May 30th, 2019
The tropical rainforest and the coral reef are two very biodiverse and seemingly opposite ecosystems; however, I’ve learned that they are quite similar. One similarity is that both ecosystems are actually nutrient poor, however they are able to support a wide array of organisms through very efficient nutrient cycling. In the rainforest, the nutrient cycling is due to the rapid decomposition of leaf litter. In coral reefs, the nutrient cycling mainly happens in nearby mangroves.
Also, in both the tropical rainforest and coral reefs, there is a wealth of symbiotic relationships that help organisms flourish. For example, we learned about the Pseudomyrmex ants and their relationship with the Bullhorn Acacia. The ants defend the acacia, while the acacia provides shelter, carbohydrates, and protein. While in coral the skeleton provides shelter for Symbodinium, while the algae provide food for the coral.
Quite honestly, I don’t remember what my expectations were for the course as the start of it seems so long ago. From what I can remember, I took this course as an indicator to see if I would like doing reef fieldwork and to see if that’s what I would like to do post-graduation, which I can say I want to. What I didn’t consider was how much I would love doing fieldwork in the Chiquibul. I think my favorite part of the course was diving the fore reef. Being able to swim over and stare into the drop-off was just a surreal experience. I also loved the night hike and the night snorkel; the familiar trails and reefs looked very different in the dark and it was a chance to see a lot of predators out and about. I don’t really think I have a least favorite part of the course, except for running through the Mangroves of Death and getting over 50+ bug bites.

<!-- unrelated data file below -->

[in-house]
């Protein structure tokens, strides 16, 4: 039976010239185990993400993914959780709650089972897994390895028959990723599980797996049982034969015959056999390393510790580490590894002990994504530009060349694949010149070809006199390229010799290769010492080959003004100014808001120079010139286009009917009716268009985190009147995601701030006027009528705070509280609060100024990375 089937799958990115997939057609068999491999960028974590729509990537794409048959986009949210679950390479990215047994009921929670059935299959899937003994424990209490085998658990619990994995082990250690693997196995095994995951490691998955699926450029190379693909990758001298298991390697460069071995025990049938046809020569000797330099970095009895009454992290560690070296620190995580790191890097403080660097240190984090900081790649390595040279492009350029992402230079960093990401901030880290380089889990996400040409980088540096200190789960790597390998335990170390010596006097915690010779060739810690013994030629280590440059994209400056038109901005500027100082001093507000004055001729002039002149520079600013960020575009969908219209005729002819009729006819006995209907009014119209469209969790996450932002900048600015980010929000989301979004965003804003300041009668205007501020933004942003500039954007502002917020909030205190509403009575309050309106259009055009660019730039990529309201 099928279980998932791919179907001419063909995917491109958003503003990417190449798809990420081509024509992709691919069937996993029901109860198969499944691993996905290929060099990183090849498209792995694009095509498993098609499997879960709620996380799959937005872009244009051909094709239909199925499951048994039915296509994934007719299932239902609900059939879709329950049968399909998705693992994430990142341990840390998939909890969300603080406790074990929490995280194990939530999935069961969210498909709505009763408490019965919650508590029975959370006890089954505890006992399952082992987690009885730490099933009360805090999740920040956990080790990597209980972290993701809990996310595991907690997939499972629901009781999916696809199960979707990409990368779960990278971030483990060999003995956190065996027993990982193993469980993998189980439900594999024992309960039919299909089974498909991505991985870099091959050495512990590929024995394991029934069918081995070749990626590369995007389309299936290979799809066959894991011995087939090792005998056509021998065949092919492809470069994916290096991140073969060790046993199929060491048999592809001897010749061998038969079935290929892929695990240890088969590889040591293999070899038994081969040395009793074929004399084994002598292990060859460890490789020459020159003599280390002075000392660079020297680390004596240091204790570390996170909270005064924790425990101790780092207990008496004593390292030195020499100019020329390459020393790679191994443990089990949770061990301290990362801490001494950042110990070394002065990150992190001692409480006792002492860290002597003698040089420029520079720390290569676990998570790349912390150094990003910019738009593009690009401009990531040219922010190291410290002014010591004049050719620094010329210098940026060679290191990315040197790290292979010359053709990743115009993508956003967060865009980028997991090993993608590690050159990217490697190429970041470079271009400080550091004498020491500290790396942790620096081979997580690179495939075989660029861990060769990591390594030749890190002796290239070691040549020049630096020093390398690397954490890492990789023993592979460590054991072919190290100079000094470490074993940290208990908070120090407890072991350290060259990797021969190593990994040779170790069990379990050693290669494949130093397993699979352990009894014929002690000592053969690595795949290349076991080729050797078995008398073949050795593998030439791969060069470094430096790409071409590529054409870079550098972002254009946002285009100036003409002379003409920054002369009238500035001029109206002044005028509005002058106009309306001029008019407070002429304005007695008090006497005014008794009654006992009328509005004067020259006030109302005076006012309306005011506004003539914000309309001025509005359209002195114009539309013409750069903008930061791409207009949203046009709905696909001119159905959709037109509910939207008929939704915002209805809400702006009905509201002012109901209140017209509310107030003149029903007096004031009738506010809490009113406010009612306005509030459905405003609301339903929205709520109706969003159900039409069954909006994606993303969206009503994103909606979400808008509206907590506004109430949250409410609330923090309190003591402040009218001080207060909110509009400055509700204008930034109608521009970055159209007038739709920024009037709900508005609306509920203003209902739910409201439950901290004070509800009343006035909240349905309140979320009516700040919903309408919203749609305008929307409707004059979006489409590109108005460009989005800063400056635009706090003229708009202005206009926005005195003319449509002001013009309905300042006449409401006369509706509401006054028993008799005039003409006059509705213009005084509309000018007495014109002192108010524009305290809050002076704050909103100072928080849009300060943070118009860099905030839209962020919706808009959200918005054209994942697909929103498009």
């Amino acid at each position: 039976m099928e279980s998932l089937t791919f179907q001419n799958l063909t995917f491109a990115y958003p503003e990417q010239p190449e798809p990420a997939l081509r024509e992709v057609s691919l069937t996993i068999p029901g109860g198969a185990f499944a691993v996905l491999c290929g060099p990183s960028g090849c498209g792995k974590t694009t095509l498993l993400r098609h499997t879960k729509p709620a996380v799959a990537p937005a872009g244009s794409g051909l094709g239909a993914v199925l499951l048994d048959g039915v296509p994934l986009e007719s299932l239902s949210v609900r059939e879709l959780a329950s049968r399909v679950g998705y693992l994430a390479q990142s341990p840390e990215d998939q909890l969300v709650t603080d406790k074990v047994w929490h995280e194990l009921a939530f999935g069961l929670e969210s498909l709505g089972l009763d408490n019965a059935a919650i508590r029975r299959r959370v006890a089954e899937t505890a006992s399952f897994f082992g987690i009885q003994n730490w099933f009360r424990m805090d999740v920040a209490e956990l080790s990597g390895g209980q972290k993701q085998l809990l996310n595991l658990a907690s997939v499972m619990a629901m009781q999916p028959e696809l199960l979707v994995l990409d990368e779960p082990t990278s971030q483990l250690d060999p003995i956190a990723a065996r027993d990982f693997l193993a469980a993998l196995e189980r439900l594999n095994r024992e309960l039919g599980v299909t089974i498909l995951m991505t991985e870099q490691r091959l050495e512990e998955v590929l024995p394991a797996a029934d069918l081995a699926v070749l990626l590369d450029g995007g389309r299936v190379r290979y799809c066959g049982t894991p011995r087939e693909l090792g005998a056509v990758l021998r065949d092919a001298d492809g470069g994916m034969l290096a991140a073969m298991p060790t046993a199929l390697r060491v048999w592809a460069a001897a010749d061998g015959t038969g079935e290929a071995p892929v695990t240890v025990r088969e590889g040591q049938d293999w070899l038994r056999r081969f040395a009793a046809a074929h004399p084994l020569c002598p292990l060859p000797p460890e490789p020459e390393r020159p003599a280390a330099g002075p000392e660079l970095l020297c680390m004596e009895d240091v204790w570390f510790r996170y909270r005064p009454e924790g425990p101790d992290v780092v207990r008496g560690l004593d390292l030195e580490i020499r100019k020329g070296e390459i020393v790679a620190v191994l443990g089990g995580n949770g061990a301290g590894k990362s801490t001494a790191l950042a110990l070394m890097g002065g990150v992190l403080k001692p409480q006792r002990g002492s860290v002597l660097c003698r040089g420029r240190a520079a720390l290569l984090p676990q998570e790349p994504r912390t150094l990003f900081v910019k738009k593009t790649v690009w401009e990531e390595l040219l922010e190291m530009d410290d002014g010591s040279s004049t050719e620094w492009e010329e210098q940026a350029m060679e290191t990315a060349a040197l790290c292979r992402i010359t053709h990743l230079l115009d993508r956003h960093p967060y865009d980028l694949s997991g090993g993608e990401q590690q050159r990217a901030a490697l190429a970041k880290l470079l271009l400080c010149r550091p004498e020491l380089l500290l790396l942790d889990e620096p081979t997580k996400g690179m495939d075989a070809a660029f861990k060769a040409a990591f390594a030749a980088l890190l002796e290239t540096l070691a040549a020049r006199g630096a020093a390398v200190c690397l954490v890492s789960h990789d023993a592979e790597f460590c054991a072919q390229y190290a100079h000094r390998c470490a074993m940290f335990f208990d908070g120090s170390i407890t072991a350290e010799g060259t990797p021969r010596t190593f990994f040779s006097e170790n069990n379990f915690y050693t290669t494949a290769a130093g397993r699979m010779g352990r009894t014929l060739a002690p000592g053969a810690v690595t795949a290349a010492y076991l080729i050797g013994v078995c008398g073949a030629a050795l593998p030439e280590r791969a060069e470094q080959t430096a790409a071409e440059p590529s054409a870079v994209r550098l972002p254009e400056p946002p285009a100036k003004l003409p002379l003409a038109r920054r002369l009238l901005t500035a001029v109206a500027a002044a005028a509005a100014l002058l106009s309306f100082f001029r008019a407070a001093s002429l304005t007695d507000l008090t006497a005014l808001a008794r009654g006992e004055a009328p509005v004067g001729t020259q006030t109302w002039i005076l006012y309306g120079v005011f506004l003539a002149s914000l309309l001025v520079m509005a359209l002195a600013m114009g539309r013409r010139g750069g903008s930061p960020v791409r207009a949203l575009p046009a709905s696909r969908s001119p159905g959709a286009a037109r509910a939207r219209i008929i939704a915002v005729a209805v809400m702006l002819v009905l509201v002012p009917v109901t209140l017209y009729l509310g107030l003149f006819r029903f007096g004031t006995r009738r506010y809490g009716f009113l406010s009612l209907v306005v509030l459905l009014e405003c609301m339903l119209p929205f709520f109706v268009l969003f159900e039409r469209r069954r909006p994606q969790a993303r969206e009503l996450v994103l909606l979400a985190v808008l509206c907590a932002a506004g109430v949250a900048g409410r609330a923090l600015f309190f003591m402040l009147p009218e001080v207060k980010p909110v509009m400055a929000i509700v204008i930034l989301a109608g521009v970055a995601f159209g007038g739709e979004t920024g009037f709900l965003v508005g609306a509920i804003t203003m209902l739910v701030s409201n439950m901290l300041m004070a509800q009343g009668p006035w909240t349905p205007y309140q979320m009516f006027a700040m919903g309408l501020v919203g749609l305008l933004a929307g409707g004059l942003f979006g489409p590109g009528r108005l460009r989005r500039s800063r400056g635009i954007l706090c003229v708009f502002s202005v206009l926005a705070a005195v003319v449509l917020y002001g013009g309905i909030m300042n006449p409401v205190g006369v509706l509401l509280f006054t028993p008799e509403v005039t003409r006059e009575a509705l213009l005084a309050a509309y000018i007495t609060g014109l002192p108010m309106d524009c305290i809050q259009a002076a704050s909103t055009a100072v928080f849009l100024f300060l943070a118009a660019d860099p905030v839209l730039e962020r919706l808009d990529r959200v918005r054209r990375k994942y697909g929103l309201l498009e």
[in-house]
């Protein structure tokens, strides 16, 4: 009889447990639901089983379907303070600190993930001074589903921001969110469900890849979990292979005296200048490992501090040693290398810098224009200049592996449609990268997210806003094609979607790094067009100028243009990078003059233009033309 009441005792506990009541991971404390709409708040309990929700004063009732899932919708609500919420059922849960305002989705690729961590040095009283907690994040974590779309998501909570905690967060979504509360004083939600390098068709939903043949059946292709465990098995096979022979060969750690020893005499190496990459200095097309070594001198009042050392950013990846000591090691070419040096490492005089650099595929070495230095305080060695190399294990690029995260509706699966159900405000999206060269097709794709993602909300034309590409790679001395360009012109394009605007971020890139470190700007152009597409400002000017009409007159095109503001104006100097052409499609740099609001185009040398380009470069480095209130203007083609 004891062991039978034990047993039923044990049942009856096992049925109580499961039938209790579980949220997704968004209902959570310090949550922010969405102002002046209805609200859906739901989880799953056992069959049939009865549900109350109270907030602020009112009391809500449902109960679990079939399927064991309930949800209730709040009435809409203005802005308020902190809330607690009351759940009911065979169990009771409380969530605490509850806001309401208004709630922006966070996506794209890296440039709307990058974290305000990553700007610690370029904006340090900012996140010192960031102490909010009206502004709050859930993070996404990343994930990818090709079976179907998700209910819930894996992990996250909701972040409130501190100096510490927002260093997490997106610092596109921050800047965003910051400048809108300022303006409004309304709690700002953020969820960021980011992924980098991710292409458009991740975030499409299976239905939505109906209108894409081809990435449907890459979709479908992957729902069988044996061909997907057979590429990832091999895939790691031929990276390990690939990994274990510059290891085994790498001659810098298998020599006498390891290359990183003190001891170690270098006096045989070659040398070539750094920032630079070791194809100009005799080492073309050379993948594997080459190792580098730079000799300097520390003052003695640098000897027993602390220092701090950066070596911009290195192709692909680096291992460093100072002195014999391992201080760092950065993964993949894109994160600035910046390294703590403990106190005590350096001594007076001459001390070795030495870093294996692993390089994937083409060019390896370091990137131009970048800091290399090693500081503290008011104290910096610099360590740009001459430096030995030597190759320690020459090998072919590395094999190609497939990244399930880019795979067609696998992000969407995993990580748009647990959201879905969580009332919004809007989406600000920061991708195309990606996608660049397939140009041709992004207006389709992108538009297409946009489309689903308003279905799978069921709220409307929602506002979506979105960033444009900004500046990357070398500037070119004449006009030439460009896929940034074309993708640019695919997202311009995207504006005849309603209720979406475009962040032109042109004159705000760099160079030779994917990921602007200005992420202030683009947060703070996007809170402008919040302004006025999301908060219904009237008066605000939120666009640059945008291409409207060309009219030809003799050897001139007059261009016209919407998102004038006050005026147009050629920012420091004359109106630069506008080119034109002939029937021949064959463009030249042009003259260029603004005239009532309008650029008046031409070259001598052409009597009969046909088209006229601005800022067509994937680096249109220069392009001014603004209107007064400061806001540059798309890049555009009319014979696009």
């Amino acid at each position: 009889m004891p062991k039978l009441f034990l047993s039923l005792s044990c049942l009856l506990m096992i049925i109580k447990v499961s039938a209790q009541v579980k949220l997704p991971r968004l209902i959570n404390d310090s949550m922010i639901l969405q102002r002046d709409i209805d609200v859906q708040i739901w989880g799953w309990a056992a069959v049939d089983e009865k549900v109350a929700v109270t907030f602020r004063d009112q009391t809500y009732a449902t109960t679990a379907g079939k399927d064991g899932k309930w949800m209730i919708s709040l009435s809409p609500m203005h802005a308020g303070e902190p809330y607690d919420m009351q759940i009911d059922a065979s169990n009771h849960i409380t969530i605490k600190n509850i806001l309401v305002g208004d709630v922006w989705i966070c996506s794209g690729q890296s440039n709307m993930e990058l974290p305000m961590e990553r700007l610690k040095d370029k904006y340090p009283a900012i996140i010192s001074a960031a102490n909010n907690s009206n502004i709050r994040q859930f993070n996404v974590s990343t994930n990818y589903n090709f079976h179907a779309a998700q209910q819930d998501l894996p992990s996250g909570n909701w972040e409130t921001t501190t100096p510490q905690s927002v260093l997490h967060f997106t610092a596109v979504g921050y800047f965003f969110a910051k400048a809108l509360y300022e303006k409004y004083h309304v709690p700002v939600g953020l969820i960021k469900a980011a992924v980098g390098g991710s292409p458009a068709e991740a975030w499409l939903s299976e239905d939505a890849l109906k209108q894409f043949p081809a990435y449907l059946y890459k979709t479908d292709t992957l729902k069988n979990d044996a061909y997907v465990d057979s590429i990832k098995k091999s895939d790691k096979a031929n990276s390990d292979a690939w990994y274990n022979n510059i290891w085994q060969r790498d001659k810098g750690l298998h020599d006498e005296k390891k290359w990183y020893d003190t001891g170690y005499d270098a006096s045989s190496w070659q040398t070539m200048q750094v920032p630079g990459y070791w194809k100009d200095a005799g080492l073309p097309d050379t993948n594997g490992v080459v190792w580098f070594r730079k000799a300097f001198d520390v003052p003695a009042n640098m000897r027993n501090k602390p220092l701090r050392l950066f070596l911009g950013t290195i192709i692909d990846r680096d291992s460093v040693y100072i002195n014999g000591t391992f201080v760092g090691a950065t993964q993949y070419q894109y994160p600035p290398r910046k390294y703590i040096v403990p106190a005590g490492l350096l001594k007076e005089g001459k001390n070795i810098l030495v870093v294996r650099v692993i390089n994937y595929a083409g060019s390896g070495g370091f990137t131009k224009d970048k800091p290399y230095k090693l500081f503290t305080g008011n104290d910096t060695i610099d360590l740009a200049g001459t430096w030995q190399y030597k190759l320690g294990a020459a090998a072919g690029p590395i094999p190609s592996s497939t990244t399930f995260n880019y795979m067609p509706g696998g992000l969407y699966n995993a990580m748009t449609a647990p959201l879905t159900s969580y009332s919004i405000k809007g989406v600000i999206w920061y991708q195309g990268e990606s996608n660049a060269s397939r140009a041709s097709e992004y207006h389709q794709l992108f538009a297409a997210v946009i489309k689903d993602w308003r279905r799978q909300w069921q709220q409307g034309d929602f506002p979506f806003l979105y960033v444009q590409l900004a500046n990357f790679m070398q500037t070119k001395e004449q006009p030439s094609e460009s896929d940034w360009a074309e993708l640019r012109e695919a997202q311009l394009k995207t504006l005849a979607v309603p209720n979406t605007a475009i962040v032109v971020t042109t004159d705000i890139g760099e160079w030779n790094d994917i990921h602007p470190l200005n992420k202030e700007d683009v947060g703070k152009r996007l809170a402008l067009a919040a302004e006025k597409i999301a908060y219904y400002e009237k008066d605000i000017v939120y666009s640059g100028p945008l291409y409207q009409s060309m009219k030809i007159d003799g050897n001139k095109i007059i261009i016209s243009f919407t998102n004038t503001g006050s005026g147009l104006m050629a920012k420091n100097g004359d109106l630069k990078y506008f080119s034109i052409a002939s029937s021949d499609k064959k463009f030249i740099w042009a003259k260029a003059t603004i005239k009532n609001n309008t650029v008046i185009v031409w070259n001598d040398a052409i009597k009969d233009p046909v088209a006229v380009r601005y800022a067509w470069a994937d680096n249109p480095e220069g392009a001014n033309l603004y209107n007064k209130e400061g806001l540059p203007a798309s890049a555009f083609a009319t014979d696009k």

One thing that I learned that still haunts me almost is the fragility of both ecosystems and their vulnerability. Both the tropical rainforest and coral reefs rely on a careful balance, such as the balance of coral and macroalgae, and if that balance is interrupted both ecosystems can collapse. I also did not expect how difficult it would be to perform fieldwork underwater. Despite having to deal with wind, current, and the ever-present fire coral, the hardest part was communication. Yet despite the difficulties, I loved the reef fieldwork. Last but certainly not least, I learned that every day things that I take for granted are commodities not necessities. I ended up missing things like a well paved road or warm shower, things that I had never missed before.
Rainforest Mammals seen in the wild
Dasyprocta leporine (possibly)
Taprius bairdii (camera trap)
Puma concolor (possibly on camera trap)
Herbivorous reef fish